Tips for Older Job Seekers
Part 1: Hone Your Skills and Connect with Others

By Toni Vranjes

November 24, 2010

Older people are facing new challenges in today’s job market. To help with these challenges, Revive My Career is running a three-part series providing tips for job seekers age 40 and older. This first part examines getting started, becoming tech-savvy, and connecting with others. The second installment helps you prepare job-search tools and find job openings. The third part explores the steps to a successful interview, focusing on research, etiquette, body language, and attitude.

Prepare Yourself, Physically and Mentally

It’s no secret that landing a job can take an extremely long time. And older job seekers spend a longer time looking for work than younger people, according to data from the U.S. Bureau of Labor Statistics.

In October, the average duration of unemployment for people ages 55 and older was 44.3 weeks. By comparison, for people ages 25 to 54, the average was 37.2 weeks. For 16-to-24 year-olds, it was 24.5 weeks.

So have reasonable expectations, and anticipate rejection along the way — but never give up hope.

It’s also crucial to stay healthy and lead a balanced life. Eat right, exercise, and visit the doctor. Focus your mind by doing meditation or other relaxation techniques. Spend quality time with family and friends, and participate in your favorite hobbies. Humor also can be a stress reliever, so watch a funny movie. If necessary, share your feelings with a counselor or spiritual advisor.

Evaluate Your Interests and Abilities

Figure out the types of occupations that appeal to you, and determine what kinds of jobs would fit your lifestyle. Are you seeking a flexible schedule? Are you willing to travel?

Once you’ve figured out your ideal job, ask yourself whether you have the required skills, or whether you need training.

If you need guidance, take a career-aptitude test. Free evaluations are available at CareerPath and other websites.

Stay Current with Technology and Your Industry

If you don’t know how to use computers, you need to become familiar with them. You can learn basic computer skills by signing up for a class at a local career center or community college.

You should own your own computer and cell phone, so that you can practice your skills on your own equipment. Be familiar with modern ways of communicating, such as e-mail, text messaging, instant messaging, and social networking through Facebook and other sites.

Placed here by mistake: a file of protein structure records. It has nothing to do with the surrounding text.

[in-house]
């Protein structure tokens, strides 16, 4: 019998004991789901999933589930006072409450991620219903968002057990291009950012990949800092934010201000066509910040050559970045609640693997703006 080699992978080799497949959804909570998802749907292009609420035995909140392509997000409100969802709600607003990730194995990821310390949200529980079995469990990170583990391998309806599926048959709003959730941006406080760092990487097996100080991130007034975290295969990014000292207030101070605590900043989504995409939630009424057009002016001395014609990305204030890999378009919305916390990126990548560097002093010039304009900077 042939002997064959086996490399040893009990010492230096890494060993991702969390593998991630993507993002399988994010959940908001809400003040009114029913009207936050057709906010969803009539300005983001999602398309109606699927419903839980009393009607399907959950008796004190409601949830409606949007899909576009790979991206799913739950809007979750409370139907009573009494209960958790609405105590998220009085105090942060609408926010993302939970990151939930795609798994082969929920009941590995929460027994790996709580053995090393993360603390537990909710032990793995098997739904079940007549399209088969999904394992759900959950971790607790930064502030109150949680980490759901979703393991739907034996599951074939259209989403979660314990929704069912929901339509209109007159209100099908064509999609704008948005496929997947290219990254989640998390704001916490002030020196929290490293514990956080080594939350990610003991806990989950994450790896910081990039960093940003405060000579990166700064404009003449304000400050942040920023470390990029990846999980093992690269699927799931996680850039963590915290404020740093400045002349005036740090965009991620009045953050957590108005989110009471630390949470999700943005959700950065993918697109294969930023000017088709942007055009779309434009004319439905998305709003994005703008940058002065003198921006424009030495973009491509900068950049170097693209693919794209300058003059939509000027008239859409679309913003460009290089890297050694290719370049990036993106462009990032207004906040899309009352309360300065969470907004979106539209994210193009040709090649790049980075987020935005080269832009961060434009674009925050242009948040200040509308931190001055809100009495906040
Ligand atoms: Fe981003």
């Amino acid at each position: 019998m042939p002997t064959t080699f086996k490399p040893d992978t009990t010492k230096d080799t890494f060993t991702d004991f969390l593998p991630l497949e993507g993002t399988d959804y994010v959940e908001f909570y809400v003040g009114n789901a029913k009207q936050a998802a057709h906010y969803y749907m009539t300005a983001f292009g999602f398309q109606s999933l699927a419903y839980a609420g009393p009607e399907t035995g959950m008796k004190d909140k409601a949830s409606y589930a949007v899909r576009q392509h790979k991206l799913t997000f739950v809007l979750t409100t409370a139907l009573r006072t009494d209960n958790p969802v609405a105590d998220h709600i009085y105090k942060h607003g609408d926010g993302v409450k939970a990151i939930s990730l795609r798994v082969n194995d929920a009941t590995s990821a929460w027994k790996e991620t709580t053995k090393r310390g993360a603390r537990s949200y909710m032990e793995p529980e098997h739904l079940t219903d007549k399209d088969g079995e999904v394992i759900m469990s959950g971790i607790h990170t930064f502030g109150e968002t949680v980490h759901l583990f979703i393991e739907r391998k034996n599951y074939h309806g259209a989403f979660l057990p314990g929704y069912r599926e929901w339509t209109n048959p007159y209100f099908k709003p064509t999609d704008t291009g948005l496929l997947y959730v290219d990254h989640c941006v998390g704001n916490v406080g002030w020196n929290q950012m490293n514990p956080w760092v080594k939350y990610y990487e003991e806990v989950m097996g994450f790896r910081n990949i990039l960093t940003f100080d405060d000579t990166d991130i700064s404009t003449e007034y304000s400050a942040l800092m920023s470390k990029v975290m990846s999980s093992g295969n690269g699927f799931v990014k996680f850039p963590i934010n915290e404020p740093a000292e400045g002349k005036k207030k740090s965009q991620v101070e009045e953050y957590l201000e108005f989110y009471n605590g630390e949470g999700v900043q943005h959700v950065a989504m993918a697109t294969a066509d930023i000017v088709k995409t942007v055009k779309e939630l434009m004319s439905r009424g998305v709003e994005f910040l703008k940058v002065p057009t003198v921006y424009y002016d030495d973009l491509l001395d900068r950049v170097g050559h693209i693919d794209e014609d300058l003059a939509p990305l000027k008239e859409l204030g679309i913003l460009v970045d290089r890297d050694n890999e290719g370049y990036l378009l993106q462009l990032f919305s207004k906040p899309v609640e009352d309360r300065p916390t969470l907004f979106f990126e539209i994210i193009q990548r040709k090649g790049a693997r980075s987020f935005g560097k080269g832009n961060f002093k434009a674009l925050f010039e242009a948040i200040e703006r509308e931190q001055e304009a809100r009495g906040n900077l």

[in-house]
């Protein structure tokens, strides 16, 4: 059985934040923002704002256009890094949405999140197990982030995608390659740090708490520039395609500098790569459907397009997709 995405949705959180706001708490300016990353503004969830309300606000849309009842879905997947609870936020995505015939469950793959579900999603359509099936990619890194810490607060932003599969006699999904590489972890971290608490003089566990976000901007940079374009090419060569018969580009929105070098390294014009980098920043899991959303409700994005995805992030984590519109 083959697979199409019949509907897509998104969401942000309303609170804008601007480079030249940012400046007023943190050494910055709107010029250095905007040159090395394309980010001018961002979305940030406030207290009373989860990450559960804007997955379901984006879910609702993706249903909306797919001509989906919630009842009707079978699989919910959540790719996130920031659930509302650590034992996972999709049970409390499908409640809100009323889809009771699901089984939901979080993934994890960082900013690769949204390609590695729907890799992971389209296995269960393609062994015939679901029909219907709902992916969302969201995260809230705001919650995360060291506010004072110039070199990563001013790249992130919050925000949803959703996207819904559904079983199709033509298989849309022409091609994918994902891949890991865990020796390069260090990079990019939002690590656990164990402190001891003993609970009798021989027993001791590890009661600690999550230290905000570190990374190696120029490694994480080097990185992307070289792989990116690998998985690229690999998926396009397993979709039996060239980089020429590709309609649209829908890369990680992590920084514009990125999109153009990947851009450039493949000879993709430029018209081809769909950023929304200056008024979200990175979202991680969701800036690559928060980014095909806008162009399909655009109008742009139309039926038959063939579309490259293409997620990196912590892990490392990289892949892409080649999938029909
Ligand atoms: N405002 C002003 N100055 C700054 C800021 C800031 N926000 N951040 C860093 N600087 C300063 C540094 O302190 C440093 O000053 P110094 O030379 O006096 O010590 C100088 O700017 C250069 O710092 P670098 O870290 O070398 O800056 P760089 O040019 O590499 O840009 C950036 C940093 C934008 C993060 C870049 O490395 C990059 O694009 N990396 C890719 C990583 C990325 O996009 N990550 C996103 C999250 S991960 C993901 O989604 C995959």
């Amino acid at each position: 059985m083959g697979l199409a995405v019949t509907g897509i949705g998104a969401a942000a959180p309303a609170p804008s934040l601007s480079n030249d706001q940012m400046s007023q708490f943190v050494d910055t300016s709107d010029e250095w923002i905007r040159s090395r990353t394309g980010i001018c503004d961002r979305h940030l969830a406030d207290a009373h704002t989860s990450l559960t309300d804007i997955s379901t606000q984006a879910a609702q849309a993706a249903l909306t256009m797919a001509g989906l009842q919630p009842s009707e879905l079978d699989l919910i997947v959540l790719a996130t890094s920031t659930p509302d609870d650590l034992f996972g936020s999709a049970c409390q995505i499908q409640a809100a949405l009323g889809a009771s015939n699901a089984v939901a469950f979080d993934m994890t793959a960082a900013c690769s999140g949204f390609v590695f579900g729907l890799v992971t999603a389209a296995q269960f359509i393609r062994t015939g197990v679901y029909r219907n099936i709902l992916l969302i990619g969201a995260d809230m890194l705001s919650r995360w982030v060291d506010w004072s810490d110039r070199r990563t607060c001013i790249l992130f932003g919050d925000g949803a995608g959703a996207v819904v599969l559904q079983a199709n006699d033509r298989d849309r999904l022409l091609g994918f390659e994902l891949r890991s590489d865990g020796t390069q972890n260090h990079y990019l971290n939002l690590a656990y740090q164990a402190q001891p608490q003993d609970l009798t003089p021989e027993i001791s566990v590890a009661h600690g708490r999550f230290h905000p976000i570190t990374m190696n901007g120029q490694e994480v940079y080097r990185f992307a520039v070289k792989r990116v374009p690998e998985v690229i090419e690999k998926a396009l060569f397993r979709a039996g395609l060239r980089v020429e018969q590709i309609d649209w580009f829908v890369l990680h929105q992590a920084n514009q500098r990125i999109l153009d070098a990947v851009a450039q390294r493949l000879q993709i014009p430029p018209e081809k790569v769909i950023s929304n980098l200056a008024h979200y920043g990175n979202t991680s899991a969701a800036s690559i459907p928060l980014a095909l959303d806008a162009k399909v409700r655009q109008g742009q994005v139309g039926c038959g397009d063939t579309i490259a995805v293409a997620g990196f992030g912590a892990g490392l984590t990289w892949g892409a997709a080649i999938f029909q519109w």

Learn the latest developments in your career field. Read relevant articles and books, and attend industry conferences. Also, consider taking classes at a community college or enrolling in online courses. One great way to enhance your professional skills is through a certificate program. This path allows you to gain expertise in a particular career field, and it’s usually quicker and less expensive than a formal graduate degree program.

Going back to school shows an employer that you’re disciplined and committed, says Yesenia Evangelista, of the California Employment Development Department (EDD). And that could you give an edge in the tough job market, adds Evangelista, an EDD employment-program representative in Los Angeles.

“You show them you’re not just sitting at home watching TV all day,” she says. “You’re doing something to upgrade your skills to put yourself back on the market.”

However, be cautious if you’re considering a switch to an entirely new career. Carefully study the pros and cons.

Search for Recruiters

If you want to work with recruiters who specialize in your industry, do some research first. Get referrals, and search online. Visit websites such as, Online Recruiters Directory, and Kennedy Information.


As you prepare for the job search, make sure you connect with other people.

Join trade groups and alumni associations, and attend as many networking events as possible. In this high-tech age, it’s still important to meet with people in person.

Today, the Internet provides even more ways to connect. Network with others on websites such as LinkedIn, Facebook, Twitter and Xing. Your contacts can provide career advice and tell you about job openings. Also, recruiters and hiring managers sometimes use these sites to find candidates.

Older job seekers have a key advantage in networking, says Tim Driver, CEO of career website Retirement Jobs, which is based in Waltham, Mass.

“People over 50 tend to have larger networks,” he says. “They’ve lived longer and met more people.”

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